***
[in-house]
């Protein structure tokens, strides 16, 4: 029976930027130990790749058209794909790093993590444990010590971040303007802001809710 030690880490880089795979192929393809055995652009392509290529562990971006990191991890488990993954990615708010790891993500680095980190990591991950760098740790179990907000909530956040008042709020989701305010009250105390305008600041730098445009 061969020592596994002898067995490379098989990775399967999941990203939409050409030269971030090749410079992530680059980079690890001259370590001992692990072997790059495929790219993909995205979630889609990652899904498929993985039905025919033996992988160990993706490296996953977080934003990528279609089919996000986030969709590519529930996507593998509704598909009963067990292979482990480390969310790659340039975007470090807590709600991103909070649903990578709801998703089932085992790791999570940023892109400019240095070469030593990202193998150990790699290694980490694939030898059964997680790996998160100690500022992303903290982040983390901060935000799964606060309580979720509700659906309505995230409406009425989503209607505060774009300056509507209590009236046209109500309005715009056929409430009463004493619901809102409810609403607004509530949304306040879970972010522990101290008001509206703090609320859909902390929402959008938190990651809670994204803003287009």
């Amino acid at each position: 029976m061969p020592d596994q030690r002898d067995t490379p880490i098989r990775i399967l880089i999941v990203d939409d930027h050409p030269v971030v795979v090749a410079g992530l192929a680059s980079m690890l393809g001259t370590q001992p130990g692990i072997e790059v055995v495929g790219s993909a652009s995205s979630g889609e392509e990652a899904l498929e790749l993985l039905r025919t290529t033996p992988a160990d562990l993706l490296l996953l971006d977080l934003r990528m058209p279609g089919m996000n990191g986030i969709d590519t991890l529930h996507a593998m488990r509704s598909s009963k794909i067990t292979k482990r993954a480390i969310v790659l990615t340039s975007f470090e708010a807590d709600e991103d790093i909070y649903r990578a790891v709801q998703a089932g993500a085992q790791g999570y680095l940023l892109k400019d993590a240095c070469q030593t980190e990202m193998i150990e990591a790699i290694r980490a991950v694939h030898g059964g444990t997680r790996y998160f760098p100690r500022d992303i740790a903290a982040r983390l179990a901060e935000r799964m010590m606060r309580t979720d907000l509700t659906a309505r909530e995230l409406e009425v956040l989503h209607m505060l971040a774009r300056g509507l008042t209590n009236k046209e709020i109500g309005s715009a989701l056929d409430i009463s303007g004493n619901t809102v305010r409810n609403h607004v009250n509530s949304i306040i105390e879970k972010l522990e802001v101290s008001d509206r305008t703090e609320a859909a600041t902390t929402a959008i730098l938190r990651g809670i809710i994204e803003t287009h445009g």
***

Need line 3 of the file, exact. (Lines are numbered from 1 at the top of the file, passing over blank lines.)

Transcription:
């Amino acid at each position: 029976m061969p020592d596994q030690r002898d067995t490379p880490i098989r990775i399967l880089i999941v990203d939409d930027h050409p030269v971030v795979v090749a410079g992530l192929a680059s980079m690890l393809g001259t370590q001992p130990g692990i072997e790059v055995v495929g790219s993909a652009s995205s979630g889609e392509e990652a899904l498929e790749l993985l039905r025919t290529t033996p992988a160990d562990l993706l490296l996953l971006d977080l934003r990528m058209p279609g089919m996000n990191g986030i969709d590519t991890l529930h996507a593998m488990r509704s598909s009963k794909i067990t292979k482990r993954a480390i969310v790659l990615t340039s975007f470090e708010a807590d709600e991103d790093i909070y649903r990578a790891v709801q998703a089932g993500a085992q790791g999570y680095l940023l892109k400019d993590a240095c070469q030593t980190e990202m193998i150990e990591a790699i290694r980490a991950v694939h030898g059964g444990t997680r790996y998160f760098p100690r500022d992303i740790a903290a982040r983390l179990a901060e935000r799964m010590m606060r309580t979720d907000l509700t659906a309505r909530e995230l409406e009425v956040l989503h209607m505060l971040a774009r300056g509507l008042t209590n009236k046209e709020i109500g309005s715009a989701l056929d409430i009463s303007g004493n619901t809102v305010r409810n609403h607004v009250n509530s949304i306040i105390e879970k972010l522990e802001v101290s008001d509206r305008t703090e609320a859909a600041t902390t929402a959008i730098l938190r990651g809670i809710i994204e803003t287009h445009g």